Dead Roses

I’ve been back into (cautious, judicious, limited) yard work. It’s spring, it’s warm, the sun shines — there are few other places I like to be.

But I’m not the mastermind. My husband is. He has this great grand scheme for every corner of our yard. It must be because his bachelor pad condo had none and what little he had he had to ask permission of all the neighbors.

Every year, he has this project to try to make things better. One year, he tried to kill all the grass on the one section of the yard and then plant something that was supposed to overrun the entire hill so there would be no mowing.

Another year, he started to try to kill some old evergreen stumps so he could level out the yard. He did a good job in one area. I am still waiting for the other area to be done.

About two years ago in October, he came home from work all excited. He was talking about these super roses he got on sale and how beautiful they were.

Out they came… I was speechless. He had five pots wrapped in foil and filled with soil. Each pot had dead, ugly twigs sticking out. I didn’t want to hurt him. “Honey, where are the flowers?”

“Oh, don’t worry. That’s why they’re on sale. It’s after the season. I’ll plop them in a hole and they’ll bloom next spring. It’ll be fine.”

I sighed. “It’s your project. And if you bought them on sale, they won’t break the budget.” And I wandered away. Throughout the fall and into winter, I focused on my indoor work. I hadn’t yet learned to love the outside yet.

I remember one winter day after snow had fallen. I looked at where he’d picked to plant the roses. The white blanket on the world was broken by these dark, sick twigs poking up. He’d picked what I would have thought was the worst spot… a flat area that didn’t melt well even on a warm winter afternoon.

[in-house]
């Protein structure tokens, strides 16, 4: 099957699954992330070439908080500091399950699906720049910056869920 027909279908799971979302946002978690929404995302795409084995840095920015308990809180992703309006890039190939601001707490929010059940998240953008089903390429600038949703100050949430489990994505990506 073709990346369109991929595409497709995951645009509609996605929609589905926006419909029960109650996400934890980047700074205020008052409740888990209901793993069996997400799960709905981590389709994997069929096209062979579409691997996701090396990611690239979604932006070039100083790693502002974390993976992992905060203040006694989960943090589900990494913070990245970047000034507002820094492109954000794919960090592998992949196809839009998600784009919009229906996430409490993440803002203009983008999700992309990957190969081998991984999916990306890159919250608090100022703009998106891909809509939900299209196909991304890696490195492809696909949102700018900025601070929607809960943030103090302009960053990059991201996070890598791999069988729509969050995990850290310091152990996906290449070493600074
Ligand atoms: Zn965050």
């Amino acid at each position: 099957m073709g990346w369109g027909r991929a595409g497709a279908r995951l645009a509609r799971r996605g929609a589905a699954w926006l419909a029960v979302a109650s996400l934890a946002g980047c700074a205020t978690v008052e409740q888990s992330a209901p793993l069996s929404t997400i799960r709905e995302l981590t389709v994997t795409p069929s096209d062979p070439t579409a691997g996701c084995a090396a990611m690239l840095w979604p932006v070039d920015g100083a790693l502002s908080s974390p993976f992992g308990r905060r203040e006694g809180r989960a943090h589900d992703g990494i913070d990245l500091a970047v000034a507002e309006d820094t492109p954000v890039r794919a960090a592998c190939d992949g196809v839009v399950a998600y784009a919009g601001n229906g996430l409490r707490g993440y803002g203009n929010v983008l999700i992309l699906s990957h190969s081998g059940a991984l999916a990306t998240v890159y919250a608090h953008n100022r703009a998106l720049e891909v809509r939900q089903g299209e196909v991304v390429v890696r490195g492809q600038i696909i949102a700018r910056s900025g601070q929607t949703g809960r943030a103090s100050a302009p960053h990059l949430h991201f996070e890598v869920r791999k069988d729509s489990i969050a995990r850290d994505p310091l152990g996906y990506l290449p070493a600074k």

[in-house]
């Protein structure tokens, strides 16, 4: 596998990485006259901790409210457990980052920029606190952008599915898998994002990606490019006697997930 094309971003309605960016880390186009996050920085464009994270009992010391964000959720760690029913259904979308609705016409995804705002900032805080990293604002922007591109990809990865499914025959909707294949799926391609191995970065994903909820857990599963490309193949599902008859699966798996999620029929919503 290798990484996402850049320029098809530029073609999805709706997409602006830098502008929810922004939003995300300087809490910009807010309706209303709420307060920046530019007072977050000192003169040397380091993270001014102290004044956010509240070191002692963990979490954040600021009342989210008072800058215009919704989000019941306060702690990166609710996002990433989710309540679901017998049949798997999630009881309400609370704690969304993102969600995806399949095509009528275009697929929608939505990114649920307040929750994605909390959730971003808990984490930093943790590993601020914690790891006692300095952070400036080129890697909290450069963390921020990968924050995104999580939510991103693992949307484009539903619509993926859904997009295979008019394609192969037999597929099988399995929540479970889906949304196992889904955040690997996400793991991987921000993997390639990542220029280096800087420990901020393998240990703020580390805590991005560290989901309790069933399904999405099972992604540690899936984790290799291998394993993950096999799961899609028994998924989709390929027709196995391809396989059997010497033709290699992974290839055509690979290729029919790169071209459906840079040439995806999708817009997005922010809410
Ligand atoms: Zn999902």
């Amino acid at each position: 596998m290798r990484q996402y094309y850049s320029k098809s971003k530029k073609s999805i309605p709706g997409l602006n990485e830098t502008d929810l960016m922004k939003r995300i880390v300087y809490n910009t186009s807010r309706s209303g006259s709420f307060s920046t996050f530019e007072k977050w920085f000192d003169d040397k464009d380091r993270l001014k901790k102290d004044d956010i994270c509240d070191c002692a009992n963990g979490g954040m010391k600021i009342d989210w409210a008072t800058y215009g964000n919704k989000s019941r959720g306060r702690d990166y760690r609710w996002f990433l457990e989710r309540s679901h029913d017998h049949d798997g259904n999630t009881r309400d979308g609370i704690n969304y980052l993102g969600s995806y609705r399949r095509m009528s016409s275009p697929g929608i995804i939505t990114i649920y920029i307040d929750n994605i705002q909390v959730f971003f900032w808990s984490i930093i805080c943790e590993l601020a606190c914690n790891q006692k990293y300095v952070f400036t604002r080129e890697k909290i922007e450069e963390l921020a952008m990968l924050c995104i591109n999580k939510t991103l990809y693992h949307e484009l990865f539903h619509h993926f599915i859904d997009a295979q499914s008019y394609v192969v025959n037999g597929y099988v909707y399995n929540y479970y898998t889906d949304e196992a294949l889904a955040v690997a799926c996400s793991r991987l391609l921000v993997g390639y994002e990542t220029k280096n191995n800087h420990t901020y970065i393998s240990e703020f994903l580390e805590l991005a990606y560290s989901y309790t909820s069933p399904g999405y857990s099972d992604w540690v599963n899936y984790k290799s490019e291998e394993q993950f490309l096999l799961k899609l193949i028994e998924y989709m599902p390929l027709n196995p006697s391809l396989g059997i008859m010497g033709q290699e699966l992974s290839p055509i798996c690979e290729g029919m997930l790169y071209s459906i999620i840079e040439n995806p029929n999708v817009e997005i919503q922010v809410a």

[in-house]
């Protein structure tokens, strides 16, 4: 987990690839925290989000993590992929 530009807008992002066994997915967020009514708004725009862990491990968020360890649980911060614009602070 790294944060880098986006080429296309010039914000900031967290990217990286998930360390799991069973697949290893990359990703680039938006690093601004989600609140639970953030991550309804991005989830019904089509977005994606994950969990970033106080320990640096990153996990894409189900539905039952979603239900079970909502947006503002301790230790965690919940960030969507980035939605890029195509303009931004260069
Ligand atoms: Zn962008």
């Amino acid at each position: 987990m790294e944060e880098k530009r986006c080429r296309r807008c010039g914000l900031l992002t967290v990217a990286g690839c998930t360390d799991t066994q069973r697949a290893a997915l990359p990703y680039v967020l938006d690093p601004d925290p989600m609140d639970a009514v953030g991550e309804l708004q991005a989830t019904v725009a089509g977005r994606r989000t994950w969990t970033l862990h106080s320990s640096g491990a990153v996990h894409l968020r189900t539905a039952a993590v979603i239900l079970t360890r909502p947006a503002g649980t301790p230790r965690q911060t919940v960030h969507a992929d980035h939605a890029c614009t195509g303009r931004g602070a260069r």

Again, I got lost on my end of keeping our domestic arrangement. It was probably late April or early May. In with the normal greens and browns, there were flashes of color. The twigs had rose buds! Three were one color, and two were another. It was a fiery ring of color.

I laughed to myself (and felt foolish). Later that spring I found constructive things to do outside that required a black thumb and destructive tendencies. 😉 And I stayed away from his beautiful roses.

This year, I’m thinking about those roses and life as I wait for them to bloom.

How many people do you know who seem to be lackluster? They don’t seem to have much of a personality. They don’t seem to have much of a social life. They seem to struggle just to get by. They’re colorless and lifeless, and it seems like they’ll snap like a dry twig if they go through too much.

The storms of life come. They get covered in daily stress of work or kids or school or church or whatever. Life goes on around them, and they still stick out, colorless, lifeless dry, without standing out.

So unnoticeable, they get forgotten, pushed off to the side. You focus on life for a time, and they wander back after a while. It is a good time. Life is sunny but not too hot. And those twigs… suddenly, like the roses, they are full of life and light. They are strong and weather whatever comes their way. They have balance and purpose.

Sometimes for roses and people, time, place, and love are all it takes to bring out the best in them.

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